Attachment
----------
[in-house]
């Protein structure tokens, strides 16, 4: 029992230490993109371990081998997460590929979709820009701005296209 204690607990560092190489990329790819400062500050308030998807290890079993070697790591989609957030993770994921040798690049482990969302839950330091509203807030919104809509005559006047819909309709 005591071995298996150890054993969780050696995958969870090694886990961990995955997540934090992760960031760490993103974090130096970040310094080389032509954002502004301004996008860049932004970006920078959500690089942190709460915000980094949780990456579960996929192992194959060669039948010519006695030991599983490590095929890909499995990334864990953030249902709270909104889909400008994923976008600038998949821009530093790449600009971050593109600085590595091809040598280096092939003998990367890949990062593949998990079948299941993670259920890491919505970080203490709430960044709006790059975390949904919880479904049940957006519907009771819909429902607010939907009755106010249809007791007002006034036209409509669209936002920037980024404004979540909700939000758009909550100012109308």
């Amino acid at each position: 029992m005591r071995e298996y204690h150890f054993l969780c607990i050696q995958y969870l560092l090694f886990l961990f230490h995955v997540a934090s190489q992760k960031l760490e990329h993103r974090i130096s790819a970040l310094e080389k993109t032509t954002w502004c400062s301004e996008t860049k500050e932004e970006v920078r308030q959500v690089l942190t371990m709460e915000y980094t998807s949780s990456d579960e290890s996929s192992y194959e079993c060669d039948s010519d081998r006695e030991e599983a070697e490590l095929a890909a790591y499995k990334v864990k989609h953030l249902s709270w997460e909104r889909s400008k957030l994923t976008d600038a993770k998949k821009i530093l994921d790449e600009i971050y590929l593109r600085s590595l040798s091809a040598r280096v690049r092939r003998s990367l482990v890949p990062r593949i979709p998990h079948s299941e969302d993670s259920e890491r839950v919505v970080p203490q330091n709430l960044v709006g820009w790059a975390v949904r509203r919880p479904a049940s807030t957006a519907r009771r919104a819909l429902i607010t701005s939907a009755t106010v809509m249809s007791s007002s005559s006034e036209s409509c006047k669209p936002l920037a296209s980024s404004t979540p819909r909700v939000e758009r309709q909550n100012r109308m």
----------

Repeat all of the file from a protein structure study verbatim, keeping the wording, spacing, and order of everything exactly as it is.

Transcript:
[in-house]
């Protein structure tokens, strides 16, 4: 029992230490993109371990081998997460590929979709820009701005296209 204690607990560092190489990329790819400062500050308030998807290890079993070697790591989609957030993770994921040798690049482990969302839950330091509203807030919104809509005559006047819909309709 005591071995298996150890054993969780050696995958969870090694886990961990995955997540934090992760960031760490993103974090130096970040310094080389032509954002502004301004996008860049932004970006920078959500690089942190709460915000980094949780990456579960996929192992194959060669039948010519006695030991599983490590095929890909499995990334864990953030249902709270909104889909400008994923976008600038998949821009530093790449600009971050593109600085590595091809040598280096092939003998990367890949990062593949998990079948299941993670259920890491919505970080203490709430960044709006790059975390949904919880479904049940957006519907009771819909429902607010939907009755106010249809007791007002006034036209409509669209936002920037980024404004979540909700939000758009909550100012109308």
């Amino acid at each position: 029992m005591r071995e298996y204690h150890f054993l969780c607990i050696q995958y969870l560092l090694f886990l961990f230490h995955v997540a934090s190489q992760k960031l760490e990329h993103r974090i130096s790819a970040l310094e080389k993109t032509t954002w502004c400062s301004e996008t860049k500050e932004e970006v920078r308030q959500v690089l942190t371990m709460e915000y980094t998807s949780s990456d579960e290890s996929s192992y194959e079993c060669d039948s010519d081998r006695e030991e599983a070697e490590l095929a890909a790591y499995k990334v864990k989609h953030l249902s709270w997460e909104r889909s400008k957030l994923t976008d600038a993770k998949k821009i530093l994921d790449e600009i971050y590929l593109r600085s590595l040798s091809a040598r280096v690049r092939r003998s990367l482990v890949p990062r593949i979709p998990h079948s299941e969302d993670s259920e890491r839950v919505v970080p203490q330091n709430l960044v709006g820009w790059a975390v949904r509203r919880p479904a049940s807030t957006a519907r009771r919104a819909l429902i607010t701005s939907a009755t106010v809509m249809s007791s007002s005559s006034e036209s409509c006047k669209p936002l920037a296209s980024s404004t979540p819909r909700v939000e758009r309709q909550n100012r109308m």